The Santa Barbara 4WD Club joined the festive spirit of the Goleta Old Town Holiday Parade on Saturday, December 2, 2023. The parade attracted over 1400 participants and more than 70 entrants, including floats, bands, dancers, and of course, Santa Claus.
Our club members decorated their rigs with lights, garland, and Christmas-themed inflatables, creating a dazzling display of four-wheel drive vehicles. Some of the highlights were a Jeep Wrangler with a giant snowman on the roof, a Toyota Land Cruiser with a reindeer antler and a red nose, and a Ford Bronco with a sleigh full of presents in the back.
We had a fun evening joining in the holiday parade festivities, waving to the crowd, honking our horns, and spreading cheer along the traditional route on Hollister Avenue from Orange Avenue to Kinman Avenue. We also enjoyed seeing the other entries, such as the Rockin Double RC Ranch with their horses and wagons, the YARDI SYSTEMS float with a giant snow globe, and the SUMMER SKY dance group with their colorful costumes and choreography.
The Goleta Old Town Holiday Parade is a wonderful community event that celebrates the season and brings people together. We are proud to be a part of it and look forward to participating again next year. Thank you to our member Kirk who organized our club’s participation and the Greater Goleta Santa Barbara Lions Club for organizing this event.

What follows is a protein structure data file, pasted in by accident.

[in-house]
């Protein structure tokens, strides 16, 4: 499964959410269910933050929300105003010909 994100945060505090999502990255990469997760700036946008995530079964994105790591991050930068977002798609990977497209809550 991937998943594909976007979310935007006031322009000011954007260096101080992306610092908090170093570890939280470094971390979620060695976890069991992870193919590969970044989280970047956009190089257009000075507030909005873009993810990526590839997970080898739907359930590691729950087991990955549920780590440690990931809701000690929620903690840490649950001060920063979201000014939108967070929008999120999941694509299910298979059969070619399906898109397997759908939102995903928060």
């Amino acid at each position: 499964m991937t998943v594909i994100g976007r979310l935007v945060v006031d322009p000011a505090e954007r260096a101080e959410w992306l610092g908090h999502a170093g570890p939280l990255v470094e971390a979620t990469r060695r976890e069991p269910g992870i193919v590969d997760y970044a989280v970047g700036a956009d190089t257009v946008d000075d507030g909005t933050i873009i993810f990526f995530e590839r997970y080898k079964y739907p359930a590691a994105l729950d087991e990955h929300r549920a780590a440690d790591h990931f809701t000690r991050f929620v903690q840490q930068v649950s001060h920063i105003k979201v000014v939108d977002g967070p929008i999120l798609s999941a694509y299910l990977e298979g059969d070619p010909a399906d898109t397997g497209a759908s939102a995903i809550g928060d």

The Santa Barbara 4-Wheel Drive Club again showed support for the City of Santa Barbara and the 99th Annual Fiesta Parade by participating in Friday’s main parade. We had 8 of our club members volunteering to pull the 8 major sponsored floats for the parade.
The Santa Barbara Fiesta parade is considered to be one of the largest equestrian events in the country and is one of the main fun activities for the community during Fiesta week. The parade is attended by thousands of families and tourists lining the Cabrillo parade route along the beach-front.
There were ornate horse-drawn carriages as well as approximately 500 horses in this year’s event. There were also mounted law enforcement officers, dignitaries from around the state, the fiesta Grand Marshal as well as our local Fire Department participating in the parade pulling their usual shenanigans by spraying down the crowd with water at the conclusion of the parade.
A few of our club members did an impromptu trip to Pismo State Beach Oceano Campground and Ocean Dunes OHV. Here’s a summary from Sebastian who coordinated the gathering
Saturday we went early had the place mostly for ourselves, we drove around for a couple of hours having a lot of fun
Mid morning or so Jerry and Linda showed up, we spend some time at our break room (we set up the easy up), they went to get a flag and we went to get some more sand. The way over to the drive area was super foggy, but it was clear on the dunes.
Linda getting the Jeep ready for Pismo“Base Camp” in Pismo
We drove around for another couple hours or so, got stuck twice!
Couple of learned lessons: air down to 15 (we were around 18), and take the hills and loose sand with a more speed. Lucky for us Jerry has a winch. The 2nd time we used a rope and that was good enough.
Jerry got to use his winchSebastian’s Xterra found some super soft sand
We headed to more compacted once we were mobile again, another Jeepster (new 4xe) joined the group, going around having fun for his first time (with his daughter), he said he got stuck once and some quad folks pushed him out.
For some weird reason he thought we knew our way and he followed us. In any case, we drove around some more, and made our way out towards the beach, avoiding the big hills and drops.